The main reason for such an extended cull was that I felt I had removed myself too far for comfort from the public lending libraries, and that that was something I really wanted to re-engage with.
With everything else (and granted books made up the large majority of my possessions) I went through I became better and judging whether or not I genuinely wanted to keep something. I went through the attic at my Mom’s, liberated my tent (aired it out in my living room for a couple of days), rid myself of things I either no longer cared for, or held no especial attachment to.
All of this sounds like I just did it in one fell swoop. It took multiple days and quite a lot of tea to make up my mind on some things.
Part of me feels like this was just Phase 1. I feel as if I may have to go through everything else again at a later date, and check to see if I was right the first time around in wanting to retain a given item. Only a very few things were allowed to stay based upon my indecision.
Ultimately it has been a freeing exercise from the trappings of material possessions. Now I need to go through and check that everything is appropriately housed and available to be accessed easily.
Oddly, all of this was primarily down to wanting an actually comfortable chair for reading in. For my 32nd birthday, this past March, my Gran decided (granted based upon my own muttered musings) to buy me a decent reading chair as my gift. I’ve gone with IKEA’s Pello type, a nice affordable model, that is actually exactly what I would want from a reading chair. It is comfortable, with a low enough seat and high enough arm rests, a big enough seat that should I wish to curl up I can and a back that does not throw your head forward when leaned back upon.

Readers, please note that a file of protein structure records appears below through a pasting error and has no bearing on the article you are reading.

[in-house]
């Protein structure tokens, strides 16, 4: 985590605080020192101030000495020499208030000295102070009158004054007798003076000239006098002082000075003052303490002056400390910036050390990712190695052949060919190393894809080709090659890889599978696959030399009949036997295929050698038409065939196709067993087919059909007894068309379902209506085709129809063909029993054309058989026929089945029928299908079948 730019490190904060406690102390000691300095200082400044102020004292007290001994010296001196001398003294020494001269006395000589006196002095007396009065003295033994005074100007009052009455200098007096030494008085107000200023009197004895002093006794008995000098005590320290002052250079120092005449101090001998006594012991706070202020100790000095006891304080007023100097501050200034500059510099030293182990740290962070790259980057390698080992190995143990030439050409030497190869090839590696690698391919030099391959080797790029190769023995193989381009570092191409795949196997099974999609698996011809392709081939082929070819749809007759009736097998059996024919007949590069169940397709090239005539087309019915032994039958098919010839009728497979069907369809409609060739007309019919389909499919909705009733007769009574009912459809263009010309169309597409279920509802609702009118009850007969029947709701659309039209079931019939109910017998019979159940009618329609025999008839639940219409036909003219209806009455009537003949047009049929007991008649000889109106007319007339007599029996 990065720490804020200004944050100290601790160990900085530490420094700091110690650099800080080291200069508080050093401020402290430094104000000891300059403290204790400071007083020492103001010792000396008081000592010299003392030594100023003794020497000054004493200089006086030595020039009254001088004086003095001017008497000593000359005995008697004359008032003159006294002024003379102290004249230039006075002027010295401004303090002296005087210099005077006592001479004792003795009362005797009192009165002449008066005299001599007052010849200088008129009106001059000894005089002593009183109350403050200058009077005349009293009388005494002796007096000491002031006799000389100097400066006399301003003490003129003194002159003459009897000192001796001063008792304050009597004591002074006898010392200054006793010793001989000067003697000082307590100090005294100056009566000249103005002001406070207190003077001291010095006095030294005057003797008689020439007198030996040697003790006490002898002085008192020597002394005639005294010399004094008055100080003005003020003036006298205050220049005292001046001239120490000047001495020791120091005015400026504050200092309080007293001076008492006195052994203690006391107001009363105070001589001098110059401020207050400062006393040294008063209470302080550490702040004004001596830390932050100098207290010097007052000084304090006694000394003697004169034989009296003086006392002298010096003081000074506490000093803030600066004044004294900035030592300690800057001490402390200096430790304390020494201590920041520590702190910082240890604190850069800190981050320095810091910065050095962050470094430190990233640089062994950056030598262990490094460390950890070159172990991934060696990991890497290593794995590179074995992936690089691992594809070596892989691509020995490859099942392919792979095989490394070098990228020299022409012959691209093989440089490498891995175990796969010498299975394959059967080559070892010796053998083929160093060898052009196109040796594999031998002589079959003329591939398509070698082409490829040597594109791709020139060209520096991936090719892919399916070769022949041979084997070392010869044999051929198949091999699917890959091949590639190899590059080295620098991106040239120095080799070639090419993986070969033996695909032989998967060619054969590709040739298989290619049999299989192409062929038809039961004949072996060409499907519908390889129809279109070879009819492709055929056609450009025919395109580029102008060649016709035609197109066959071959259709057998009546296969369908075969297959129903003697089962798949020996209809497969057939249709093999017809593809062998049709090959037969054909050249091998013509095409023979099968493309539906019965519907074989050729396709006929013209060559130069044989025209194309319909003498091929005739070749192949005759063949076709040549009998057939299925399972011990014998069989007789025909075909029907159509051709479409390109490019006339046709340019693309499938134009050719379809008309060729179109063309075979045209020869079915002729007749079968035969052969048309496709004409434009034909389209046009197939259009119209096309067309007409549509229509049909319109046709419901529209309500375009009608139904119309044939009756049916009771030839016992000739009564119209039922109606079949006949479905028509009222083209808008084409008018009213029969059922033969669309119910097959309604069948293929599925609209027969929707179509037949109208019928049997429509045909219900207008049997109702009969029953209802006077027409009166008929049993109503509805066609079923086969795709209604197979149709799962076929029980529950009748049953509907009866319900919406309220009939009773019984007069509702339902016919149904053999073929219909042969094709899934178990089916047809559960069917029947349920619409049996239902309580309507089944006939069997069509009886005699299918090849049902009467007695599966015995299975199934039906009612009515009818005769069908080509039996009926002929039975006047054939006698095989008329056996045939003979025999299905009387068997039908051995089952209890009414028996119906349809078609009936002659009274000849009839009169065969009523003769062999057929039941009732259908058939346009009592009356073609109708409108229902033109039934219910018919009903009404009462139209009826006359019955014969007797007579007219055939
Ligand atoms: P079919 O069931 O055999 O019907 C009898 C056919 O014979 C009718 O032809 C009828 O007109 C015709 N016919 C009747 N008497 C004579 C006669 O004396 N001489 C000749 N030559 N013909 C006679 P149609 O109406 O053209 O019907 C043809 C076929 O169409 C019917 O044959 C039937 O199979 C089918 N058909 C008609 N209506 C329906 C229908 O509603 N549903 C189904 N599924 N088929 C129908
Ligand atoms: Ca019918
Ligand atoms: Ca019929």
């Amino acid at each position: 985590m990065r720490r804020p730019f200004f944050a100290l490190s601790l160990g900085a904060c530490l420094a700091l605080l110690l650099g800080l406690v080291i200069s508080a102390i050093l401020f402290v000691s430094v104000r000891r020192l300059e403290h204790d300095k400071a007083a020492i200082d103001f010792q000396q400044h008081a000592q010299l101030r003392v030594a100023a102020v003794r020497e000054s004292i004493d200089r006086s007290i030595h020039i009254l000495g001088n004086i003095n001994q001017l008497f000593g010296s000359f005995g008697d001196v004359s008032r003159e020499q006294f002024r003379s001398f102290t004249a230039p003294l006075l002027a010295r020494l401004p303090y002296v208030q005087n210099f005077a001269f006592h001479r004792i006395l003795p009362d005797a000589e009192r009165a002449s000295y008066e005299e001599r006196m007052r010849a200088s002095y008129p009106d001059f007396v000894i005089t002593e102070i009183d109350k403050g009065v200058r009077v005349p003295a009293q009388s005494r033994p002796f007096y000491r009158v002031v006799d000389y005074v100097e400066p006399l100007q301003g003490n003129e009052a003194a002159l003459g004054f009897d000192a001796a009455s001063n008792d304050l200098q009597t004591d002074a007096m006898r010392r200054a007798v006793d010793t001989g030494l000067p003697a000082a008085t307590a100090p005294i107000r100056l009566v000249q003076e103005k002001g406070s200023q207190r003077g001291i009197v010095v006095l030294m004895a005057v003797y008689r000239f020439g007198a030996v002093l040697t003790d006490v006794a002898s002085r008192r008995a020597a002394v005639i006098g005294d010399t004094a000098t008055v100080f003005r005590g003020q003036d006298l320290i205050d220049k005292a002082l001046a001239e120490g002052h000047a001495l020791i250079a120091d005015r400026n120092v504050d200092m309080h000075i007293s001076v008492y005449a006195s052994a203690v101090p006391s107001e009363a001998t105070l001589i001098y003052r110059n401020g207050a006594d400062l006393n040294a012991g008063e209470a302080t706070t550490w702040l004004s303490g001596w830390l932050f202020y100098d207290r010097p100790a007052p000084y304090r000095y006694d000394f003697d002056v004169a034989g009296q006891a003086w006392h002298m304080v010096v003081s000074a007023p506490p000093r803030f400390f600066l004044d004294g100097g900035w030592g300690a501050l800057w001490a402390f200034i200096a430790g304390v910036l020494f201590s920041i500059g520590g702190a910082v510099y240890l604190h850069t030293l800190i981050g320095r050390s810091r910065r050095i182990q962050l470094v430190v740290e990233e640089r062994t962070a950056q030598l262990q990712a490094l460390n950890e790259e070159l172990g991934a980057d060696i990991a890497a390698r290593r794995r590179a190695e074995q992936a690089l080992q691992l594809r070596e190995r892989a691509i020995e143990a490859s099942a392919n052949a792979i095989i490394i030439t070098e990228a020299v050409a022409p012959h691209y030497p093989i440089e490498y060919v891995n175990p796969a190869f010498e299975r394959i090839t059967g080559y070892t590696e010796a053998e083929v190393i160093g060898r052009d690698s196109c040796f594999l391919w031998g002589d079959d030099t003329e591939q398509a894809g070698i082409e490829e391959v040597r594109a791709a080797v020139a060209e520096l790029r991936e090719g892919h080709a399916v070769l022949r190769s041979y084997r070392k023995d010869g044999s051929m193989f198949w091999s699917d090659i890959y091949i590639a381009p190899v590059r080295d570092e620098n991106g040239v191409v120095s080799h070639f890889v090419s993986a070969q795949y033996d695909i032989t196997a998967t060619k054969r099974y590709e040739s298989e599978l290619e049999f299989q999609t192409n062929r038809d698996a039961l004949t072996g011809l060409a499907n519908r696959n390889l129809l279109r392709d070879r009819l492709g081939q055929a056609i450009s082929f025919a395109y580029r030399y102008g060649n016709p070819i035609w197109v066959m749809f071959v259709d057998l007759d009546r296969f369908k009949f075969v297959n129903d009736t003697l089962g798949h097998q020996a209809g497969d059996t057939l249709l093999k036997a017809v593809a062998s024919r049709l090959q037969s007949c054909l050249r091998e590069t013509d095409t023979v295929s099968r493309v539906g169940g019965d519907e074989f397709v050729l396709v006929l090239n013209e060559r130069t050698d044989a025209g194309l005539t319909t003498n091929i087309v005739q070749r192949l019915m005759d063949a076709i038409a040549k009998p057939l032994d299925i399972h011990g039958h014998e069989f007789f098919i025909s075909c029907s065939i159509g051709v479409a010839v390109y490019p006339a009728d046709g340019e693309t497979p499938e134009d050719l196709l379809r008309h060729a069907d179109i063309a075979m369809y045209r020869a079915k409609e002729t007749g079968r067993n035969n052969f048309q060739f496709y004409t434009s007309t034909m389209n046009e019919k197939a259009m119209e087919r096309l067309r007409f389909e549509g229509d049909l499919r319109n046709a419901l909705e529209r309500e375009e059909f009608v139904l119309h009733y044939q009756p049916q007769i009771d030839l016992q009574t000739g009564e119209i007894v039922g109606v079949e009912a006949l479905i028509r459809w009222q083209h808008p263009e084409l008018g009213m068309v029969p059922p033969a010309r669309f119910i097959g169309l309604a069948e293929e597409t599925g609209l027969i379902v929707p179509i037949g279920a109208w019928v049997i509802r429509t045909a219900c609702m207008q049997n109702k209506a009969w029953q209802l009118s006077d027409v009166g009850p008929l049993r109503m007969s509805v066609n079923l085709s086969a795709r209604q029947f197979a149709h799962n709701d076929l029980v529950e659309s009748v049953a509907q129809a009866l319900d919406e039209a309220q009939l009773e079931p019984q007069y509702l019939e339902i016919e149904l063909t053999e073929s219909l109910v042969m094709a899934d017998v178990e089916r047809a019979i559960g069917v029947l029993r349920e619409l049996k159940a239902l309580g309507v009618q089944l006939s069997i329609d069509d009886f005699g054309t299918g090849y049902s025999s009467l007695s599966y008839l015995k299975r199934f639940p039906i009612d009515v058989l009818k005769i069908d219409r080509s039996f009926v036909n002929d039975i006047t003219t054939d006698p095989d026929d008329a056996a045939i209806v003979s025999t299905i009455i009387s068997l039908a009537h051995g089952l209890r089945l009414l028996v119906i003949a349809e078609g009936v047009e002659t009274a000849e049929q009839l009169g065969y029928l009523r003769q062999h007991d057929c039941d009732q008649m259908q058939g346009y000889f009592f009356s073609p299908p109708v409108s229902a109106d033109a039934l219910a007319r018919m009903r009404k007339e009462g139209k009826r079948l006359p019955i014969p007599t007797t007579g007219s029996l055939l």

I’d like to take this opportunity to revisit my Larry list now that I come to think about it, and that I threatened to do at the end of the last list version I made…however many years ago and see whether or not it has changed or not.
In no order, and the caveat is that clothing counts, household items (within reason) such as cutlery, chairs, fridge do not)
2. Rabbit (knitted – had it since I was born)
3. My mini Bast – cat statue
4. Fried Green Tomatoes at the Whistle Stop cafe – Fannie Flagg
5. Little Women – Louisa M. Alcott
6. Shakespeares Comedies collected volume
7. 7 Wonders Board game
8. The World Unseen – Shamim Sarif
9. Lirael – Garth Nix
10. Thief of Time – Terry Pratchett
11. Collected poetry of Rainer M. Rilke
12. Photo of Dad
15. Dogger – Shirley Hughes
16. Diary/notebook thingy
18. External hard drive
20/1. Craft Knife and board
22. Lava Lamp
24. NUS card
25. Library card
26. Driving License
27. House Keys
29. Sunglasses (prescription)
35. Button up shirt
37. Sleeping bag
53- 58. Socks
70. Bank Card
71. Oxford English Dictionary
72. Complete British Wildlife Guide
75. Lighter sweater
Hmm, seems that the majority of my list is devoted to pretty practical items and not a great deal of ‘frivolous frippery’. I do quite like that for the most part it would pretty much fit in a decent sized backpack.